Archive for the ‘Womens Fashion Online’ Category

Coach Customise 2.0

Thursday, January 18th, 2018

You’re either are the type of person who is into customising or someone who just wants everything handed to them readily designed.  If you fall into the first category, then the options can sometimes feel limited, particularly for leather goods.  An initial here.  A monogram there.   Stamped on a hand tag or one pre-designated area of a bag or wallet.

Coach’s customisation service began with that standard monogramming service, albeit with an ultra extensive range of emoji motifs (my current very useful card case holder bears a silver unicorn courtesy of Coach).  Then when their New York and London flagship stores opened, a far more complex Made to Order service was introduced for the Rogue bag with over one million possible combinations – a serious customisation affair, aimed at fanatical bag connoisseurs who like to feel up leather swatches and obsess over bag linings.

Now the Coach House craftsmanship bar has begun to offer a more free-handed type of customisation in the form of Coach Create.  With an arsenal of Tea Rose leather appliques, metal souvenir pins and rivets that have featured in Stuart Vevers’ recent collections for Coach, you can basically create your own ornamentation design, using Coach’s Dinky, Saddle or Clutch bag in a myriad of colours as your canvas.

Even the usually swiftly decisive me (shop assistants love to raise their eyebrows at my ten minute shopping strategy of marching straight to rail, choosing something and then hotfooting it to the till without trying it on) was slightly flummoxed by all of these elements at my creative disposal.  Or it could well be that I’m just not very visually creative at all.  My Coach craftsman for the day Alex, who heads up the London flagship’s Customisation Bar, was telling me that people had been coming in creating constellation designs out of rivets and the like.

Oh!  I know!  How’s about a Clown Face on a cornflower blue Saddle bag?  Yes!  That’s my creative genius unleashed.  Not.  I basically honed in on the charming metal pins and thought, SMILEY FACE!  Clever, right?  In all seriousness, my juvenile example of Coach Create’s customisation options isn’t at all representative of the cool possibilities that the service offers, combined with the experience of seeing it all expertly hammered, sealed and delivered with a monogrammed smile.  And on strategic level, spending an hour or two in Coach’s store of course prolongs the shopping “experience” – the all-important word that has come to define a generation that isn’t satisfied with something purely material.  Anyway, I digress.  You go Create.  Make wise choices.

Coach Create now available at Coach House, 206 Regent St, Soho, London W1B 5BN

This post is part of an ongoing partnership with Coach

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“It’s just a bit of fun!”

Sunday, January 14th, 2018

It has been bubbling up to a boil in the industry for a while now.  When will a Weinstein-gate equivalent for the fashion industry burst forward, implicating Bruce Weber and Mario Testino in allegations of sexual abuse on shoots towards male models. It, was in the pipeline for so long that at one point, Steve, (my partner who works at i-D) and I would ask each other casually at dinnertime, when this NY Times story was going to break, along with when the council tax bill going to arrive.  It’s finally out there and the darker underbelly of this in-depth exposé is, I’m afraid to say, a discernible lack of surprise within the industry over what they’re reading.  More robes, more hotel rooms, more uncomfortable exchanges.  And what?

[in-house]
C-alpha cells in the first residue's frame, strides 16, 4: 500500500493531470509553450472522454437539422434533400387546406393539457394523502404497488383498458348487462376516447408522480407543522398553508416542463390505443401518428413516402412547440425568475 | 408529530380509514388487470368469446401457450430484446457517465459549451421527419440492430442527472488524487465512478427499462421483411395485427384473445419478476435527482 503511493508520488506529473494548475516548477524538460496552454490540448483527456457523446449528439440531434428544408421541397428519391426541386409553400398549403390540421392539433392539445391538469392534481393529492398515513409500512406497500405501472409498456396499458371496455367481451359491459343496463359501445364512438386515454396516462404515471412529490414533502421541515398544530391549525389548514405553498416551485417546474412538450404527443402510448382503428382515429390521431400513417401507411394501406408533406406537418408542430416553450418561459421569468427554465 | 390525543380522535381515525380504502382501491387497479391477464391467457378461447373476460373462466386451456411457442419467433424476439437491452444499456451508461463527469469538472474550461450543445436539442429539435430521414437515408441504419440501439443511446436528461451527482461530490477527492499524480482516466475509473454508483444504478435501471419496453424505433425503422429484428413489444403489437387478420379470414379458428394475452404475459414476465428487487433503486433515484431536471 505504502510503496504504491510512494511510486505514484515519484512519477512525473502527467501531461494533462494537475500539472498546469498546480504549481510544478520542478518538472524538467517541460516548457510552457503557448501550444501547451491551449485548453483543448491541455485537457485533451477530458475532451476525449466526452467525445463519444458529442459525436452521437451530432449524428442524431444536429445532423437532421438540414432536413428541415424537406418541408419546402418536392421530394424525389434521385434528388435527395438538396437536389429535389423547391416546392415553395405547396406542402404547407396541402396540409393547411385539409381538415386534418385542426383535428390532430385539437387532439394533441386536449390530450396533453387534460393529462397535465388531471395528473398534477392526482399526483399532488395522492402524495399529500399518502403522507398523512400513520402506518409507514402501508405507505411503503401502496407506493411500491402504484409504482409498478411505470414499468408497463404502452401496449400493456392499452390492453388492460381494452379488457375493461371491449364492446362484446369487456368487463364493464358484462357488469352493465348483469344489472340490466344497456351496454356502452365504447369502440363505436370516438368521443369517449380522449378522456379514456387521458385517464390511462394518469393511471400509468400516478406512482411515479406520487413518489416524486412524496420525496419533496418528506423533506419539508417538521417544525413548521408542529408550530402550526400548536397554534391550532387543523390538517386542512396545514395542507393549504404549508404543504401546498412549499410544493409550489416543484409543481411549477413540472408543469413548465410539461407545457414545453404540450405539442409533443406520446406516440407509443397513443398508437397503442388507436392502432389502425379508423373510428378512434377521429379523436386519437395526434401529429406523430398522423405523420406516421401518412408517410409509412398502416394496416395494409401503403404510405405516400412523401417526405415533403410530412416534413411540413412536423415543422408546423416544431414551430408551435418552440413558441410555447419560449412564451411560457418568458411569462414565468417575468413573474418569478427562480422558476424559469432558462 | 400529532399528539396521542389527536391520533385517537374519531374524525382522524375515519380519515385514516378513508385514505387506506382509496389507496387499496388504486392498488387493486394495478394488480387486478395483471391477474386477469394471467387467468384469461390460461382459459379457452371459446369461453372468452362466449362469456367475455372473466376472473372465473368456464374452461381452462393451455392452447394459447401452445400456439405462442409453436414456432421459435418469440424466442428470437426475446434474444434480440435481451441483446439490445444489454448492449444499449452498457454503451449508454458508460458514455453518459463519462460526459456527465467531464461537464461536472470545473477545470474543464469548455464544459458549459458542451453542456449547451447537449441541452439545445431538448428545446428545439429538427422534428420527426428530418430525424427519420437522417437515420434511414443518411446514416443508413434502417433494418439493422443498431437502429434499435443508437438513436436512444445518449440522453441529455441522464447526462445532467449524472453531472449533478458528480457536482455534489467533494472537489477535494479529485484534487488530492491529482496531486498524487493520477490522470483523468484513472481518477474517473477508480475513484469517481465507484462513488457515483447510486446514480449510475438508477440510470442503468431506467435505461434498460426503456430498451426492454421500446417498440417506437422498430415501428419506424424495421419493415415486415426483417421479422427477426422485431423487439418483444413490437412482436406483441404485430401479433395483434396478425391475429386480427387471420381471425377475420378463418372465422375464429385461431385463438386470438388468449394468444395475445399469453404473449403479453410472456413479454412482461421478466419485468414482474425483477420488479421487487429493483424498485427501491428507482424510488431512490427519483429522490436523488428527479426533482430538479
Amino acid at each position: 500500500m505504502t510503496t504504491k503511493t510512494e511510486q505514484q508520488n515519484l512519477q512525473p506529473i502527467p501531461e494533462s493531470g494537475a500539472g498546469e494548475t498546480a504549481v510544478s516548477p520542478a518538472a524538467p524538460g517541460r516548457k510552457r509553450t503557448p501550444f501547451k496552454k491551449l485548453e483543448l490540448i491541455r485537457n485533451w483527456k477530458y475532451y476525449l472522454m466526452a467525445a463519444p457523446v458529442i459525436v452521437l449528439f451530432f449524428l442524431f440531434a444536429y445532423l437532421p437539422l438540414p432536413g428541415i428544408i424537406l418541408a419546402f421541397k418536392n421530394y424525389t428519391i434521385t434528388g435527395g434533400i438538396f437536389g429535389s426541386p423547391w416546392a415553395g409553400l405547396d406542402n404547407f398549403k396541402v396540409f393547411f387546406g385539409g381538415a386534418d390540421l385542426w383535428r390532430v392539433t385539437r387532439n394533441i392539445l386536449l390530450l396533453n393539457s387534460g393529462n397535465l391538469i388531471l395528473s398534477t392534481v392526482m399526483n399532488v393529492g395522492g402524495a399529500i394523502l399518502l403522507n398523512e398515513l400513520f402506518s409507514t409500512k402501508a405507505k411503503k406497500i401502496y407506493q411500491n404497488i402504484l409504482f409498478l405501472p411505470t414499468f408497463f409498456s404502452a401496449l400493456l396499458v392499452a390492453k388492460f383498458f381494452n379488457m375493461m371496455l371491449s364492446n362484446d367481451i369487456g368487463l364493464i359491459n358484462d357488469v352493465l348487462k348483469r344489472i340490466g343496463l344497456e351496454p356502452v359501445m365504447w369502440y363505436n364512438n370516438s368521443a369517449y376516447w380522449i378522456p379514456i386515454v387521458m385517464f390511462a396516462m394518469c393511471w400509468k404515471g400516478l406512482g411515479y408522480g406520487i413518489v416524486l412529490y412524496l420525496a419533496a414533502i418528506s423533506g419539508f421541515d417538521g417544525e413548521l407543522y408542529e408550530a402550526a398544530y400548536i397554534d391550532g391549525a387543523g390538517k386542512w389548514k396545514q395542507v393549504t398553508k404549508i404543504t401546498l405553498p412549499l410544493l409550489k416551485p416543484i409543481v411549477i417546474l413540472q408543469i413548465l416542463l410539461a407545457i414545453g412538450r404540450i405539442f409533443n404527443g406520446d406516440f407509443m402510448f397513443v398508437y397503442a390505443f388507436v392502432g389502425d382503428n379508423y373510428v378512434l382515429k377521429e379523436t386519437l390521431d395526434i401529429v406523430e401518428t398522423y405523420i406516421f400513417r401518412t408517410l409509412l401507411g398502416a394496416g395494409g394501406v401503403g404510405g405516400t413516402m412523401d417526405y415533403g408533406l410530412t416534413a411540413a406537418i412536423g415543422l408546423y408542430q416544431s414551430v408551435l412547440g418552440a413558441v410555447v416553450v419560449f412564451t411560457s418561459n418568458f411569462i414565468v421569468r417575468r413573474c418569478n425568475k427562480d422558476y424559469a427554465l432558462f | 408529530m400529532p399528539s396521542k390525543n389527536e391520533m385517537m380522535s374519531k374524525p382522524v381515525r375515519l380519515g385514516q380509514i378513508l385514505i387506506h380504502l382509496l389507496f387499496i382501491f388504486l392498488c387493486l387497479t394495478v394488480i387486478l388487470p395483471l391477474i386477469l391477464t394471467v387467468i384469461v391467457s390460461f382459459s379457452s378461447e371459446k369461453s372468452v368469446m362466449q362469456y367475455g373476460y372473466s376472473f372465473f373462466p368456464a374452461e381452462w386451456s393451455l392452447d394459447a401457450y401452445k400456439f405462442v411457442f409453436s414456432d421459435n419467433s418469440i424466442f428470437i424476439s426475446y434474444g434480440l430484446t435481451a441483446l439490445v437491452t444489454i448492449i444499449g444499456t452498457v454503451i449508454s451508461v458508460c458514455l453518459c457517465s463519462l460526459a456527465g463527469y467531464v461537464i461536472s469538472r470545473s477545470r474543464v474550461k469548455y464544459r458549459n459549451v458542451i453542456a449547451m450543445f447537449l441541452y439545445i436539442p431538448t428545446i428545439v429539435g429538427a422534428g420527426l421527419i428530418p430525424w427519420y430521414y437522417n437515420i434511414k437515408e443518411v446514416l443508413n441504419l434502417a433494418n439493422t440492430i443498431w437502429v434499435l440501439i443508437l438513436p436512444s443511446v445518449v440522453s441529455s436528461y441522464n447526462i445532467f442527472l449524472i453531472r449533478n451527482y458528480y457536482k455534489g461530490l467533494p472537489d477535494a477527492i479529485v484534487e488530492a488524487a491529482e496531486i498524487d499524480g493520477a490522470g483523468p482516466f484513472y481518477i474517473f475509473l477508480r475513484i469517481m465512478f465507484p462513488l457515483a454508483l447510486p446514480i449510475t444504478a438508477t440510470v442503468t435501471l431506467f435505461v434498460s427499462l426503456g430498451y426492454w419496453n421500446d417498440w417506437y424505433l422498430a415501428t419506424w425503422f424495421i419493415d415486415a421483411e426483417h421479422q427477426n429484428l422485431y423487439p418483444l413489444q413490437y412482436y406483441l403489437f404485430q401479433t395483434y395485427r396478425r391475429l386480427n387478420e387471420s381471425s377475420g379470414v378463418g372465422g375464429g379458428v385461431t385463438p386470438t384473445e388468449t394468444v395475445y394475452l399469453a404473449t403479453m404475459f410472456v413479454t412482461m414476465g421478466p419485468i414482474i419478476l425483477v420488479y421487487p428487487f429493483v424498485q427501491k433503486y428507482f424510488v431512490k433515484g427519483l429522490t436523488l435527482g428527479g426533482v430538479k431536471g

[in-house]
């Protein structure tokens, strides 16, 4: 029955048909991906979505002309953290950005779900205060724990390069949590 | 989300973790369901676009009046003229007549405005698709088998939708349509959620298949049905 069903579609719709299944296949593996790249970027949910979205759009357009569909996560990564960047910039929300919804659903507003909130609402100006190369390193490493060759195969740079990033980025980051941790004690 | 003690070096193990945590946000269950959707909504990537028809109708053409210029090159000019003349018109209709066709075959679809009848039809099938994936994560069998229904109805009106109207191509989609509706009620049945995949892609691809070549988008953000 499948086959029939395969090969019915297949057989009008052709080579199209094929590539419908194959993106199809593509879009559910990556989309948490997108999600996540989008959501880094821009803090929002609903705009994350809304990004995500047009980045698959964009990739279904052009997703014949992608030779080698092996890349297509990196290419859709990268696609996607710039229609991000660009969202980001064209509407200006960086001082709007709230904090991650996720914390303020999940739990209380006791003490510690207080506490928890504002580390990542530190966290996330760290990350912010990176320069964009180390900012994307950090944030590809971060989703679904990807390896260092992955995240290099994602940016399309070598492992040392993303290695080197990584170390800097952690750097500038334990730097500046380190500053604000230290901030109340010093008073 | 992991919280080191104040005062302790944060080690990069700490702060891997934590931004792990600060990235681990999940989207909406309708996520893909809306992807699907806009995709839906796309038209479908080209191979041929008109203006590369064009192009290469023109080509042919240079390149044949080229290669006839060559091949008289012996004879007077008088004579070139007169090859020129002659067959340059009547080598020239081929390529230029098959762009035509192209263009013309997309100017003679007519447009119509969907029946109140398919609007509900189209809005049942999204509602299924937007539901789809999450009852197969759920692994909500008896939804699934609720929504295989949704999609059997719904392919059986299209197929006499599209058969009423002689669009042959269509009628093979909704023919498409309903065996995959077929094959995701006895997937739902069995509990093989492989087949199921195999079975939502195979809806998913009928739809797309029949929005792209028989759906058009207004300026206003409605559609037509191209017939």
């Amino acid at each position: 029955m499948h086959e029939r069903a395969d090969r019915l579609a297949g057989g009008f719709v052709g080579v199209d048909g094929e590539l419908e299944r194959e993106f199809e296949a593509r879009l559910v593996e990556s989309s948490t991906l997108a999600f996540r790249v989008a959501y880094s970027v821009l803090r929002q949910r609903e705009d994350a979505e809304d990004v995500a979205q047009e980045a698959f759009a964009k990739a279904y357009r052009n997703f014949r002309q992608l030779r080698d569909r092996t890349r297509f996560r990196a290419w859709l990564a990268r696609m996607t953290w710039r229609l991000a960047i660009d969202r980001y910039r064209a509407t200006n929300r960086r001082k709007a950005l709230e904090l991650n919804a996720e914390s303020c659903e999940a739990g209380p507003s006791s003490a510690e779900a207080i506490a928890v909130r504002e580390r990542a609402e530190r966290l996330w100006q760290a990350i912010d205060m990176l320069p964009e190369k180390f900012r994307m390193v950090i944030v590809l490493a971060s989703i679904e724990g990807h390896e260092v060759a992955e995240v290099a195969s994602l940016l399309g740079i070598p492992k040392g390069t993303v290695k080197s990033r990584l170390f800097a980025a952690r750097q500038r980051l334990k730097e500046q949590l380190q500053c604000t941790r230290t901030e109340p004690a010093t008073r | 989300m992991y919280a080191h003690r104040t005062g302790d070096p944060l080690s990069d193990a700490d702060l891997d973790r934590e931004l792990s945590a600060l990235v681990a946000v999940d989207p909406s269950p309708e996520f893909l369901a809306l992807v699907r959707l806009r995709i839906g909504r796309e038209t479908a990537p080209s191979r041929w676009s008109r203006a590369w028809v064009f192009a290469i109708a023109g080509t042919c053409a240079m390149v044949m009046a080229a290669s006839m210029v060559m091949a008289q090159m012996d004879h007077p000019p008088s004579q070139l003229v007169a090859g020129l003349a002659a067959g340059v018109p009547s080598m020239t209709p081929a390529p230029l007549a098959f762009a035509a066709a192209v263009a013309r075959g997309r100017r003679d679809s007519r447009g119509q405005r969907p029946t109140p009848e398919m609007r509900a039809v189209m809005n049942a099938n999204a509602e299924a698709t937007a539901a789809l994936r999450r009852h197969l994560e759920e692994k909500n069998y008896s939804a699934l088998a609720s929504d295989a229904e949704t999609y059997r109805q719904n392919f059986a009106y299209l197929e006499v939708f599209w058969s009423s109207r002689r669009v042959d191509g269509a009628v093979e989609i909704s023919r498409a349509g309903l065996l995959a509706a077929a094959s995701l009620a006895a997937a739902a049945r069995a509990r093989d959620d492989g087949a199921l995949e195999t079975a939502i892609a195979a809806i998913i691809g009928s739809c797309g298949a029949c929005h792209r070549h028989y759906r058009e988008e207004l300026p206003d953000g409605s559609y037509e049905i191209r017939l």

The story broke earlier today and Condé Nast responded with a pre-prepped release of their editorial Code of Conduct to defend the tidal waves of a would-be backlash.  Except maybe not.  A quick search on Twitter and the response is thus far, no where near as incensed, inflamed or furied as when the Weinstein story broke.

But let’s not kid ourselves.  We – and I use a collective “we” here – may not have known the particulars and specifics of how Weber or Testino supposedly treated their photographic subjects but the rumours and gossip of this sort of behaviour does the rounds regularly, and often gets treated with a lack of gravity.  And despite the persistent (and consistent) accusations against Terry Richardson and the combative voices of industry greats like Caryn Franklin and the outpourings of abused models, spurred by Cameron Russell, the attitude towards sexual abuse in fashion hasn’t engulfed the industry in the same way that Weinstein and his merry band of bathrobed men has in Hollywood.  Yet like Hollywood’s casting couch culture, there are too many that are involved in the complicity of guilty parties, tied to a career ladder power struggle, where people lower down on the fashion food chain are pressurised into keeping it all hush-hush, lest they lose a gig in a highly competitive environment.

Mario Testino’s ad campaign for Gucci S/S 2003 under the direction of Tom Ford

And there is a machination of keeping the status quo that goes deeper than what’s in the report.  The “sex sells” operating benchmark is so ingrained within fashion that it ties itself into all kinds of knots with the general modus operandi of the industry.  For want of a better word, it pays to be “on” in this business.  By “on”, I mean out there, having a jolly, by downing a bottle of champagne at a party and still have the ability to make it to a 6am shoot call-time the next day or a 9am show at fashion week.  As I have spent the year making a half-assed return to life B.B. (before baby), I’ve felt a pressure to switch back “on”.  Going out, getting shit faced, filing copy early next morning and taking the Nurofen at an early show as proof.  Of course, I’m a consenting adult in these decisions.  As ridiculous as it sounds, being “on” subtly gives people the impression that you’re free spirited and most importantly, FUN!  And fun along with sex, are important cogs in fashion.   They’re the aspects that the industry has sold through imagery and branding in the last century to fuel this multi-billion dollar industry.